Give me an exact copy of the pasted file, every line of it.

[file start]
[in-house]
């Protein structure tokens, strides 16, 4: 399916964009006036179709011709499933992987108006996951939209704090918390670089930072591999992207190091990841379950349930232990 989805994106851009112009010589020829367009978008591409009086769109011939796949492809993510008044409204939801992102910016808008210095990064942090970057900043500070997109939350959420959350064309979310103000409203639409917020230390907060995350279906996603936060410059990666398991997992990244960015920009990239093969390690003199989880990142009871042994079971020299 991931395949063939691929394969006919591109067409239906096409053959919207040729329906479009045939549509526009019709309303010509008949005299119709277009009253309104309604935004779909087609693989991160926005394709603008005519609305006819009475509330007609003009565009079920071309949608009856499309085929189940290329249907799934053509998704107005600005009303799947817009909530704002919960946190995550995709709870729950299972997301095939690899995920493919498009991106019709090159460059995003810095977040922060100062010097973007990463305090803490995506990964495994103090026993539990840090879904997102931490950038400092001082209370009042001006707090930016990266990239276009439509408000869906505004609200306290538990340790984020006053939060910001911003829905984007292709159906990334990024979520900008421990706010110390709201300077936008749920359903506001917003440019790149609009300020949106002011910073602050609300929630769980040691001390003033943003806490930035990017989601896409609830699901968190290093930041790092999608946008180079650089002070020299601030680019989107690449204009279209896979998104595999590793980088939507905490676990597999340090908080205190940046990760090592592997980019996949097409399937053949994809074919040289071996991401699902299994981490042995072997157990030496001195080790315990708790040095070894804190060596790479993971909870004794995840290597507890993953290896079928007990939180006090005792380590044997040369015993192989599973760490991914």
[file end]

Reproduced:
[in-house]
């Protein structure tokens, strides 16, 4: 399916964009006036179709011709499933992987108006996951939209704090918390670089930072591999992207190091990841379950349930232990 989805994106851009112009010589020829367009978008591409009086769109011939796949492809993510008044409204939801992102910016808008210095990064942090970057900043500070997109939350959420959350064309979310103000409203639409917020230390907060995350279906996603936060410059990666398991997992990244960015920009990239093969390690003199989880990142009871042994079971020299 991931395949063939691929394969006919591109067409239906096409053959919207040729329906479009045939549509526009019709309303010509008949005299119709277009009253309104309604935004779909087609693989991160926005394709603008005519609305006819009475509330007609003009565009079920071309949608009856499309085929189940290329249907799934053509998704107005600005009303799947817009909530704002919960946190995550995709709870729950299972997301095939690899995920493919498009991106019709090159460059995003810095977040922060100062010097973007990463305090803490995506990964495994103090026993539990840090879904997102931490950038400092001082209370009042001006707090930016990266990239276009439509408000869906505004609200306290538990340790984020006053939060910001911003829905984007292709159906990334990024979520900008421990706010110390709201300077936008749920359903506001917003440019790149609009300020949106002011910073602050609300929630769980040691001390003033943003806490930035990017989601896409609830699901968190290093930041790092999608946008180079650089002070020299601030680019989107690449204009279209896979998104595999590793980088939507905490676990597999340090908080205190940046990760090592592997980019996949097409399937053949994809074919040289071996991401699902299994981490042995072997157990030496001195080790315990708790040095070894804190060596790479993971909870004794995840290597507890993953290896079928007990939180006090005792380590044997040369015993192989599973760490991914």